Did the Real Hustle really hustle?
The idea that a TV programme about people being scammed - or hustled - could actually have itself done just that by hiring those who were hustled is somewhat amusing. So here's how the 'con' is meant to have been worked:
The mark = the BBC
The con = to sell a reality programme playing off the interest in/success of the BBC drama series Hustle but featuring real life people who had actually been hustled - except they were not real life but paid to pretend they had been hustled.
The Mail on Sunday splashed the exposee today and - insofar as what the paper has established is in fact true - then this is indeed a disgrace. The programme concept is an engaging one but if they have cut corners and executed it by staging the scams and sequences then that is a deceptive as the scams themselves.
What the production company have been reported as saying is that: "Occasionally, because of, for example, equipment problems, we have had to re-shoot short elements of the set up after the hustle has been completed and that can involve giving some direction to the 'marks' to ensure that the footage matches.
"However it is completely untrue to say that any 'mark' was an actor who was fully briefed in advance and paid to act as though they had been hustled."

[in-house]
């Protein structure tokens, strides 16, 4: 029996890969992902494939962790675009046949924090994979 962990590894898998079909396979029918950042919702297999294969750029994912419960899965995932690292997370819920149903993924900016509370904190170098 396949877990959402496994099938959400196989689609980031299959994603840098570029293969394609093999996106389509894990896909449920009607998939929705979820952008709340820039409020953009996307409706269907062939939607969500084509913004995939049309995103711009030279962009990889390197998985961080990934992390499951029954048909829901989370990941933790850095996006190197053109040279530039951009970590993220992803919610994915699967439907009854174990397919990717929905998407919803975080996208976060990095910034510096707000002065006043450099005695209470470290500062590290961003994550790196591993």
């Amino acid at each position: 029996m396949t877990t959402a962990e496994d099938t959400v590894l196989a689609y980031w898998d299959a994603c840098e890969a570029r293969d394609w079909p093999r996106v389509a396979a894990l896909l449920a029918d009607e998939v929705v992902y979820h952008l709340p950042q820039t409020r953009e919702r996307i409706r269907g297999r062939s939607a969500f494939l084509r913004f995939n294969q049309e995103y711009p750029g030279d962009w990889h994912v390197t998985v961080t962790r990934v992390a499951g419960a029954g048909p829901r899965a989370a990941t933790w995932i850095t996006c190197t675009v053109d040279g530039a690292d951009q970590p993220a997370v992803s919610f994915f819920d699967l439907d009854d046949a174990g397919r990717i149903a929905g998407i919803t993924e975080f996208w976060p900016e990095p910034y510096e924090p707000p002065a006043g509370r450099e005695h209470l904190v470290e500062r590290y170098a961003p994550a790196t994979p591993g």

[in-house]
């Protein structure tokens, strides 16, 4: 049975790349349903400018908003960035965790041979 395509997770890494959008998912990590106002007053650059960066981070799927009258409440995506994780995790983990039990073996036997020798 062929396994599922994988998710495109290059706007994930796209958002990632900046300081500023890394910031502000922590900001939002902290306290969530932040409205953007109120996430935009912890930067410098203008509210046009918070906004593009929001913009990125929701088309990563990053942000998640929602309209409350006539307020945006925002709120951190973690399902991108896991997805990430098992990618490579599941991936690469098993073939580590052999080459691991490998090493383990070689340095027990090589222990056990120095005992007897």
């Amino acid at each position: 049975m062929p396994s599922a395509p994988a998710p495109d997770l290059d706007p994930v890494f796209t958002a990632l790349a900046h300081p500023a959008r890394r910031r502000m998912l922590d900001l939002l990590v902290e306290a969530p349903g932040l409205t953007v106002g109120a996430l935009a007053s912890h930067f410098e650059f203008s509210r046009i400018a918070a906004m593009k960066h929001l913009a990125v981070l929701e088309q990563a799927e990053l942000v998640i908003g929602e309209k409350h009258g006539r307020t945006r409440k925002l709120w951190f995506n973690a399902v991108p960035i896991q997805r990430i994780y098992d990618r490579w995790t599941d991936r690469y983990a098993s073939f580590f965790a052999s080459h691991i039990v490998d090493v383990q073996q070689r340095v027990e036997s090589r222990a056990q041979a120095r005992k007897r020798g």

So what might one conclude? - being cynical and playing on semantics one could suggest that if one were inviting people to go and try out a fake cash machine to see if they would fall for it or give them some money to play roulette and see if they spot a scam then the people being invited or given the money may still have 'real reactions' and may 'have been conned' but the whole scenario will have been set up. This differs from a retelling accounts of people who really have been tricked or setting up a con and then seeing who falls for it.
There is a big distinction between staging something to reconstruct real events and creating events to stage something seemingly real.
Reconstructions are editorially permissable but blatant constructions are not. As the Mail on Sunday article points out, the BBC has been hit with this issue before. If this does turn out to be a con then it will be a case of what was an original good drama series being replaced by poor reality. If its not real then don't fake it.
BBC Editorial Guidelines